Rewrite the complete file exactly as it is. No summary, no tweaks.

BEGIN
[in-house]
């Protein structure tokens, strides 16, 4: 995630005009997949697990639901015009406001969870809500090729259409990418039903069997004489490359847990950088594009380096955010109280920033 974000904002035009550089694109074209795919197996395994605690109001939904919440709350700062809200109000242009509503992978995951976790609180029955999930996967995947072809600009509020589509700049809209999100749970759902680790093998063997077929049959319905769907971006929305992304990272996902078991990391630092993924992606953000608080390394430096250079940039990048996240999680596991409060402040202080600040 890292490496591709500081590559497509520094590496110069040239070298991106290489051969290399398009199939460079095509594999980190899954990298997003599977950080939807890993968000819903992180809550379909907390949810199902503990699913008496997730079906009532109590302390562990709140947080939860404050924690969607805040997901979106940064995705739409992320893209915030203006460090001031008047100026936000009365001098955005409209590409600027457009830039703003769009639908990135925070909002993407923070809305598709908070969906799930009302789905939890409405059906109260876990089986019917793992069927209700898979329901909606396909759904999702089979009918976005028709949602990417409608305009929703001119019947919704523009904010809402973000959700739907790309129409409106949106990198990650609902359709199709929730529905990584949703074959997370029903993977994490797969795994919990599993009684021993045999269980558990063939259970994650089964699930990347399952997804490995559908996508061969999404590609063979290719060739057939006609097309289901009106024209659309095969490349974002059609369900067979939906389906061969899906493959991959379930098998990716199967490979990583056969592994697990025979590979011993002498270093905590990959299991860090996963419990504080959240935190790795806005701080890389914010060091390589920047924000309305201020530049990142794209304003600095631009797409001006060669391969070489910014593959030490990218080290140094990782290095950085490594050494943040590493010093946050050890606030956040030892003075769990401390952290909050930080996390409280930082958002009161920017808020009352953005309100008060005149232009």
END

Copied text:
[in-house]
């Protein structure tokens, strides 16, 4: 995630005009997949697990639901015009406001969870809500090729259409990418039903069997004489490359847990950088594009380096955010109280920033 974000904002035009550089694109074209795919197996395994605690109001939904919440709350700062809200109000242009509503992978995951976790609180029955999930996967995947072809600009509020589509700049809209999100749970759902680790093998063997077929049959319905769907971006929305992304990272996902078991990391630092993924992606953000608080390394430096250079940039990048996240999680596991409060402040202080600040 890292490496591709500081590559497509520094590496110069040239070298991106290489051969290399398009199939460079095509594999980190899954990298997003599977950080939807890993968000819903992180809550379909907390949810199902503990699913008496997730079906009532109590302390562990709140947080939860404050924690969607805040997901979106940064995705739409992320893209915030203006460090001031008047100026936000009365001098955005409209590409600027457009830039703003769009639908990135925070909002993407923070809305598709908070969906799930009302789905939890409405059906109260876990089986019917793992069927209700898979329901909606396909759904999702089979009918976005028709949602990417409608305009929703001119019947919704523009904010809402973000959700739907790309129409409106949106990198990650609902359709199709929730529905990584949703074959997370029903993977994490797969795994919990599993009684021993045999269980558990063939259970994650089964699930990347399952997804490995559908996508061969999404590609063979290719060739057939006609097309289901009106024209659309095969490349974002059609369900067979939906389906061969899906493959991959379930098998990716199967490979990583056969592994697990025979590979011993002498270093905590990959299991860090996963419990504080959240935190790795806005701080890389914010060091390589920047924000309305201020530049990142794209304003600095631009797409001006060669391969070489910014593959030490990218080290140094990782290095950085490594050494943040590493010093946050050890606030956040030892003075769990401390952290909050930080996390409280930082958002009161920017808020009352953005309100008060005149232009």